- And here’s a new twist: The design of a skyscraper planned for Berlin is, on its own, pretty imaginative—its curved design creates a figure-8 shape. But the architects want the building, called Green8, to to wrap around multiple levels of vertical gardens that fill up the structure’s hollow sections. And all the greenery isn’t cosmetic—the intent is to include gardens, small orchards and mini-farms to provide fresh produce for the people who live there.
- Dirt is so overrated: For those who want to get in on the urban ag boom, but don’t have much farmable land, there’s GrowCube. Still in the prototype stage, it’s a device that works like a rotisserie of circling shelves while spraying a nutrient-filled mist directly on a plant’s roots. Its inventors acknowledge that since no dirt is involved, the growing process is “much more fragile” than conventional agriculture, but they point out that it uses 95 percent less water.
Video bonus: It’s a TED talk, so this video is a little long, but it would be hard to find a better evangelist for city farming than Ron Finley, who wants to train residents in South Central LA to grow their own food.
Video bonus bonus: One of the better-known urban farming operations in the U.S. is the Brooklyn Grange, which has been making a go of growing crops on large city rooftops. Here’s the trailer from the new documentary, Brooklyn Farmer.
Video bonus bonus bonus: And, to add a little snark to the mix, here’s a take on being an urban farmer from Funny or Die.
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November 1, 2013
All of us have had a teacher who had eyes in the back of his or her head. Even while facing the blackboard, they saw everything—every note being passed, every answer being copied, every face being made.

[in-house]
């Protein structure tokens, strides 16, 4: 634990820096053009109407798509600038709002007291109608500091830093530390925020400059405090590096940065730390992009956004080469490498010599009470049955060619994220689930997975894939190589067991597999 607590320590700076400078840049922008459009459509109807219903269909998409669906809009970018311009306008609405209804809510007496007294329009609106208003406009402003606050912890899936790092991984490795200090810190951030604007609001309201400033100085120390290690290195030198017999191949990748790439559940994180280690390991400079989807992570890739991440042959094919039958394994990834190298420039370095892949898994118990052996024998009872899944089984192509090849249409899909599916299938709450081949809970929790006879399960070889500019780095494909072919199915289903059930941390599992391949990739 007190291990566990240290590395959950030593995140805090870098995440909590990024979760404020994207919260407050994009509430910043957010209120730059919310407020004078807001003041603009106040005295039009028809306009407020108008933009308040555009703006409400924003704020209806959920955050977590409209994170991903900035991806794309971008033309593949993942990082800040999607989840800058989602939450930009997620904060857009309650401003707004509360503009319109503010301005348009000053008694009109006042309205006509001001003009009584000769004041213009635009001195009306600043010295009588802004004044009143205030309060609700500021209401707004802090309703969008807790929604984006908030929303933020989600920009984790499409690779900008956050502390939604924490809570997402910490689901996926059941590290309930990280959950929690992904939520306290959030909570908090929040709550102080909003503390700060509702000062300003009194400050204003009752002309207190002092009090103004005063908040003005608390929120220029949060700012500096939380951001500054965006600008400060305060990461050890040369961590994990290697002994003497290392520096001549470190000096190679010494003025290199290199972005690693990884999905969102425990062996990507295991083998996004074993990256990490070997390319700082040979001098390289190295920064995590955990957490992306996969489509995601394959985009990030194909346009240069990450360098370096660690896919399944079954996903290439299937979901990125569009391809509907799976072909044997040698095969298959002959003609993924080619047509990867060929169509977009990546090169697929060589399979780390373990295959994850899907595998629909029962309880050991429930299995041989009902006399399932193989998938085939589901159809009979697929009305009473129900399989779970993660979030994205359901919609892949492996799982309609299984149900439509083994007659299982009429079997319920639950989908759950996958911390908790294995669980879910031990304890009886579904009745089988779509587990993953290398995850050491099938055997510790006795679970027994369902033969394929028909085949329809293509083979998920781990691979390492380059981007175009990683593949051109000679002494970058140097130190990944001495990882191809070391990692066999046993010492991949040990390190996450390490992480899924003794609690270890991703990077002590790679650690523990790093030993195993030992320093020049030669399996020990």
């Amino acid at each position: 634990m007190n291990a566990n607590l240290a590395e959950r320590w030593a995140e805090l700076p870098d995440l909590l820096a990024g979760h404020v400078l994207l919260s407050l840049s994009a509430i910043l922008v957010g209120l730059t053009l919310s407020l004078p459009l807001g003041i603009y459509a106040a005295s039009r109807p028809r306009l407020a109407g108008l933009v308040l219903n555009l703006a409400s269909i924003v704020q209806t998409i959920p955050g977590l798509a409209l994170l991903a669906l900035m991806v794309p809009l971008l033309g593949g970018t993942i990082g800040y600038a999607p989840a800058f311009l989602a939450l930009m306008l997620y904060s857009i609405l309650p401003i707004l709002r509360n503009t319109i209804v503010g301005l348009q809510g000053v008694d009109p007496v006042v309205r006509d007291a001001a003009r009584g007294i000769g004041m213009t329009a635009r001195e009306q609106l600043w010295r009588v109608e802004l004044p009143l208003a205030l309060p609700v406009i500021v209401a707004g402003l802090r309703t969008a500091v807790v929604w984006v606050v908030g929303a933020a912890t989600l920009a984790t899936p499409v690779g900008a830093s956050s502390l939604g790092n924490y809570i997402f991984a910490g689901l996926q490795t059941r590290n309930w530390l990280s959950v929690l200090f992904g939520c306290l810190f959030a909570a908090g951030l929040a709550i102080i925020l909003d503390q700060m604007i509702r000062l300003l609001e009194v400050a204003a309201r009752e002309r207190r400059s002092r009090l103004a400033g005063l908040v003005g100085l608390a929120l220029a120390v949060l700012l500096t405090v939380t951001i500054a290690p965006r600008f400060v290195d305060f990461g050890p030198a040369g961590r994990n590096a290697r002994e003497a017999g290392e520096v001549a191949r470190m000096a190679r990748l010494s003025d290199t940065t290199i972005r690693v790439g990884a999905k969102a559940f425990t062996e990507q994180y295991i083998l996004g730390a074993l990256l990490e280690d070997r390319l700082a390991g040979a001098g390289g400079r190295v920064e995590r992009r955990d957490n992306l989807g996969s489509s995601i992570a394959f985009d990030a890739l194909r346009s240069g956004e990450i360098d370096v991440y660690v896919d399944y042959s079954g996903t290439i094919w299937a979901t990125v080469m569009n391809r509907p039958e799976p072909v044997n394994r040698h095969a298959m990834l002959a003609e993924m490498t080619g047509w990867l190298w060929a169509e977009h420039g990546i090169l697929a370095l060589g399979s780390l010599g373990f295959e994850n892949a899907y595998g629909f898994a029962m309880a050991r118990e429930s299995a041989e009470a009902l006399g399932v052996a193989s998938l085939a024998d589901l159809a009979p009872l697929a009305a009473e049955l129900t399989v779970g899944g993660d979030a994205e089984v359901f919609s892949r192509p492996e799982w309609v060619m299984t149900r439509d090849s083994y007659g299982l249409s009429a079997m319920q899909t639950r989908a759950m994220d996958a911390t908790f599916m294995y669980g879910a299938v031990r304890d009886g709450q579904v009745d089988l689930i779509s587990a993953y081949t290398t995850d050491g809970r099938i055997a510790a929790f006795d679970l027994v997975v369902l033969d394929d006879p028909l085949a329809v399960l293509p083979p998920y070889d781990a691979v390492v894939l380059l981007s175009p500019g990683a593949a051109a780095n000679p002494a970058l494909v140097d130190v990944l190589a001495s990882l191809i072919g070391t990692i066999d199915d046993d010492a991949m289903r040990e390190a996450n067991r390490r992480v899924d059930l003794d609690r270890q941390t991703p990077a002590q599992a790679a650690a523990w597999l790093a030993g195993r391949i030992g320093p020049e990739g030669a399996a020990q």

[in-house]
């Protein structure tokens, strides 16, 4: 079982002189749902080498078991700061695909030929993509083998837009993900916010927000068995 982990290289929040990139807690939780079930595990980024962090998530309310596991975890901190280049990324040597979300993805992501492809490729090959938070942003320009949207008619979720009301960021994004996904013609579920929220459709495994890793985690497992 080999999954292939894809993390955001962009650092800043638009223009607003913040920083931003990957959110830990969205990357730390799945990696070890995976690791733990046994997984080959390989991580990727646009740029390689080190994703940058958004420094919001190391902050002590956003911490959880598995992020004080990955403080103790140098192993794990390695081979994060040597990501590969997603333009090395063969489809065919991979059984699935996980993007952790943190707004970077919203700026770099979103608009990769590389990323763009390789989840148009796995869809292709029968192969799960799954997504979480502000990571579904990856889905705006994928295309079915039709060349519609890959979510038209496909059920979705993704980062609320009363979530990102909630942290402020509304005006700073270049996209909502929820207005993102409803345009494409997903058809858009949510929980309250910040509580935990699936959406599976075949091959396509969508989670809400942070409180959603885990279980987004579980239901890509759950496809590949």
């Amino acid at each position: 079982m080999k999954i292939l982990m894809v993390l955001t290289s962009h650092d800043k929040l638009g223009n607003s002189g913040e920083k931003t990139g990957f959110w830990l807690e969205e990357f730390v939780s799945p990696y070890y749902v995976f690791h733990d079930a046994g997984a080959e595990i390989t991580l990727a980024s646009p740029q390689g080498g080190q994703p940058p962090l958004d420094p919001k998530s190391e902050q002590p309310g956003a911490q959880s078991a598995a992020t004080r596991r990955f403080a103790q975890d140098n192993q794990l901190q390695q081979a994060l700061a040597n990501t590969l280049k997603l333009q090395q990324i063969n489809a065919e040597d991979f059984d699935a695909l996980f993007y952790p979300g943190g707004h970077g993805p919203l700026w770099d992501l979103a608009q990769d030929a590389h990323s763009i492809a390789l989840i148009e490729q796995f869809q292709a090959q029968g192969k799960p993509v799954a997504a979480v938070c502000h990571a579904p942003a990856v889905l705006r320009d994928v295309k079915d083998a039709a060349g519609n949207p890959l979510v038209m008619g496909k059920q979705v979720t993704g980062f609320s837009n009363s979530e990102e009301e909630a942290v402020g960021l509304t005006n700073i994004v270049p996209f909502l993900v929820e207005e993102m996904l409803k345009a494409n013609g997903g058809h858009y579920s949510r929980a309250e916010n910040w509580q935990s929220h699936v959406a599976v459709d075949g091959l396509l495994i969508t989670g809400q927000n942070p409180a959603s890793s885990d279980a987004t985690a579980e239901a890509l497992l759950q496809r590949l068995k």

Or at least it seemed that way. All they really had to do was guess right a few times about what was going on behind their backs and, well, that is how classroom legends are made.
But what if you took all the guessing out of the picture? What if cameras focused on every kid in the class? That’s what a New York company named SensorStar Labs has in mind, although the point would not be to catch miscreants, but rather to help teachers determine when they’ve lost the class.
Here’s how it would work. Using facial recognition software called EngageSense, computers would apply algorithms to what the cameras have recorded during a lecture or discussion to interpret how engaged the students have been. Were the kids’ eyes focused on the teacher? Or were they looking everywhere but the front of the class? Were they smiling or frowning? Or did they just seem confused? Or bored?
Teachers would be provided a report that, based on facial analysis, would tell them when student interest was highest or lowest. Says SensorStar co-founder Sean Montgomery, himself a former teacher: “By looking at maybe just a couple of high points and a couple of low points, you get enough takeaway. The next day you can try to do more of the good stuff and less of the less-good stuff.”
No doubt some parents are going to have a lot of questions about what happens to all that video of their kids’ faces. But Montgomery is confident that most will agree to let their children be videotaped when they see how much it helps teachers polish their skills.
He’s convinced that in five years, teachers all over the country will be using it. First, though, he has to prove that the SensorStar algorithms can truly interpret the workings of young minds based simply on eye movement and facial expression.
That, of course, assumes teachers will jump right on board. Which is hardly a sure thing, given the response last year to a report that the Bill and Melinda Gates Foundation is helping to fund the development of sensor bracelets that could, in theory at least, track a student’s engagement level.
The wrist devices are designed to send a small current across the skin and then measure subtle changes in electrical charges as the nervous system responds to stimuli. These bracelets have been used in tests to gauge how consumers respond to advertising, and the thinking goes that if they can tell you how excited someone gets while watching a car ad, they can give you a sense of how jazzed a kid can get about fractions. (Or not.)